Apr 18, 2014

Immerse in the problem

A couple of weeks back, I was chatting with a wannabe-startupper. The key problem he wants to solve is that consumers spend a lot of time on purchase decisions by visiting online e-commerce sites as well as offline retail stores. He plans to build a price aggregator (somewhat similar to what compareindia does). We discussed about many aspects of decision making including
- involvement level of product categories
- different stages involved
- showrooming behavior

During our chat, I did sense an urgency towards building the solution, rather than understanding the context and framing the problem statement. It's quite natural as engineers that we want to jump into the solution to the problem for which we have a reasonable understanding. But is this knowledge sufficient?

In this specific scenario, I suggested him to pursue a few initiatives in parallel to building out the solution.
- Narrow down a specific product category, preferably one that requires high involvement like consumer goods.
- Spend a few days in different retail stores, observing the conversations between potential consumers and salespeople - their body language, questions, their interactions with the demo product
- Talk to a few of them to understand their buying process and motivations, online v/s offline concerns
- Identify if consumers are willingly spending their time and effort visiting different offline retail stores, just so that they can understand different offerings, narrow down to a specific brand and get a better deal
- Go over the product description material available in e-commerce stores. Identify what's available and what's missing, from a consumer research perspective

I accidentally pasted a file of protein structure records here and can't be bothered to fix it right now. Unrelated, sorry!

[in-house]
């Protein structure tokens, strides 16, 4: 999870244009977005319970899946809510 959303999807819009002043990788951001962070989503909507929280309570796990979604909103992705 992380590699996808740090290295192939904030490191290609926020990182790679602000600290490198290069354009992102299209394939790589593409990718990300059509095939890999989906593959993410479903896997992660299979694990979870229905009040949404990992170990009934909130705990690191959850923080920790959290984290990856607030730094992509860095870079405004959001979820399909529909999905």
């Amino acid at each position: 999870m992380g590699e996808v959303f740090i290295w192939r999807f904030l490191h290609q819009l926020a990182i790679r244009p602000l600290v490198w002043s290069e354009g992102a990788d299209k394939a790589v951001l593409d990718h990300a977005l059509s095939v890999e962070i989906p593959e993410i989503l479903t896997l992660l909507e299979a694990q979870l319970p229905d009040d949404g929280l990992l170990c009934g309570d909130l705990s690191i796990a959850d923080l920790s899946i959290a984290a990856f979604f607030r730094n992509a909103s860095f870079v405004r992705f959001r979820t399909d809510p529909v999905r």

From his subtle reactions over phone, I got a feeling that he wasn't so enthusiastic about these activities :-)

Paul Graham in his essay, "18 mistakes that kill startups" brings up an important point -
" you create wealth in proportion to how well you understand the problem you're solving, and the problems you understand best are your own."

Immersing into the problem is extremely important
- to identify the motivations and emotions that run in the minds of consumers
- to get more clarity on the context and situation
- to understand the current alternatives available to consumers and why they are (or aren't) solving the problem

Steve Johnson suggests a possible solution to understand the problem
"Do the job to understand the job and its challenges. In most cases, the customer doesn’t know he has a problem. A product manager must understand the customer’s situation better than the customer does, and use that knowledge to develop a solution for the customer."

I'm quite impressed by movie stars who get into the shoes of their characters to understand their daily routines, pains and struggles, challenges and wins. I would love to use a service that enables such passive interactions between target consumers and a product manager. Potential startup idea, maybe?

I'm actively looking for a framework that helps to unravel consumer problems along all possible dimensions. If there is none, maybe I'll give a shot at it !


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